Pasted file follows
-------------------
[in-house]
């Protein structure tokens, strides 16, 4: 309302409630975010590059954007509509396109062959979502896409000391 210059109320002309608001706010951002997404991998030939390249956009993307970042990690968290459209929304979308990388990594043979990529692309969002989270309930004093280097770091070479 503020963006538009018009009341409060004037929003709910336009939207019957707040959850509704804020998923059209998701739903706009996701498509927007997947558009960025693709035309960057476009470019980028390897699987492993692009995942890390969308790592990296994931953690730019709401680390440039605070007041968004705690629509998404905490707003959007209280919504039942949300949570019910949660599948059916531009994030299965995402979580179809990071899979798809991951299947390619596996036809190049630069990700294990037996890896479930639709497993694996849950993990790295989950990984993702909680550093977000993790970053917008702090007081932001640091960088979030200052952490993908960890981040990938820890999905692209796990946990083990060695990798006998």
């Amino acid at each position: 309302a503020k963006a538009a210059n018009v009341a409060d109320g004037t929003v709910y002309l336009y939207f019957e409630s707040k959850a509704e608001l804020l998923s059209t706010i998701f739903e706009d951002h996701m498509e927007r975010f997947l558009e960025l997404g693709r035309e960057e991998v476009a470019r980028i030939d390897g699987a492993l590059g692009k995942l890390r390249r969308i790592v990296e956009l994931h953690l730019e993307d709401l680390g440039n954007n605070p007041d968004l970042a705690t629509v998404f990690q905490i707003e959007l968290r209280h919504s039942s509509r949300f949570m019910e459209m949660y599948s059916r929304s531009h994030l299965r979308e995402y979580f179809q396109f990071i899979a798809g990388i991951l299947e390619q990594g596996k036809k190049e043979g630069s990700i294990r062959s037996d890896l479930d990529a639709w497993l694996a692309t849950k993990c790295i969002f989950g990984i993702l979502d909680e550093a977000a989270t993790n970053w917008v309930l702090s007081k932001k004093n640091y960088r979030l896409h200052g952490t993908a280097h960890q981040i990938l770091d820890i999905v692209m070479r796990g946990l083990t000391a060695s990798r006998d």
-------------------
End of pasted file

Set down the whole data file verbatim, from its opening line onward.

[in-house]
């Protein structure tokens, strides 16, 4: 309302409630975010590059954007509509396109062959979502896409000391 210059109320002309608001706010951002997404991998030939390249956009993307970042990690968290459209929304979308990388990594043979990529692309969002989270309930004093280097770091070479 503020963006538009018009009341409060004037929003709910336009939207019957707040959850509704804020998923059209998701739903706009996701498509927007997947558009960025693709035309960057476009470019980028390897699987492993692009995942890390969308790592990296994931953690730019709401680390440039605070007041968004705690629509998404905490707003959007209280919504039942949300949570019910949660599948059916531009994030299965995402979580179809990071899979798809991951299947390619596996036809190049630069990700294990037996890896479930639709497993694996849950993990790295989950990984993702909680550093977000993790970053917008702090007081932001640091960088979030200052952490993908960890981040990938820890999905692209796990946990083990060695990798006998």
């Amino acid at each position: 309302a503020k963006a538009a210059n018009v009341a409060d109320g004037t929003v709910y002309l336009y939207f019957e409630s707040k959850a509704e608001l804020l998923s059209t706010i998701f739903e706009d951002h996701m498509e927007r975010f997947l558009e960025l997404g693709r035309e960057e991998v476009a470019r980028i030939d390897g699987a492993l590059g692009k995942l890390r390249r969308i790592v990296e956009l994931h953690l730019e993307d709401l680390g440039n954007n605070p007041d968004l970042a705690t629509v998404f990690q905490i707003e959007l968290r209280h919504s039942s509509r949300f949570m019910e459209m949660y599948s059916r929304s531009h994030l299965r979308e995402y979580f179809q396109f990071i899979a798809g990388i991951l299947e390619q990594g596996k036809k190049e043979g630069s990700i294990r062959s037996d890896l479930d990529a639709w497993l694996a692309t849950k993990c790295i969002f989950g990984i993702l979502d909680e550093a977000a989270t993790n970053w917008v309930l702090s007081k932001k004093n640091y960088r979030l896409h200052g952490t993908a280097h960890q981040i990938l770091d820890i999905v692209m070479r796990g946990l083990t000391a060695s990798r006998d």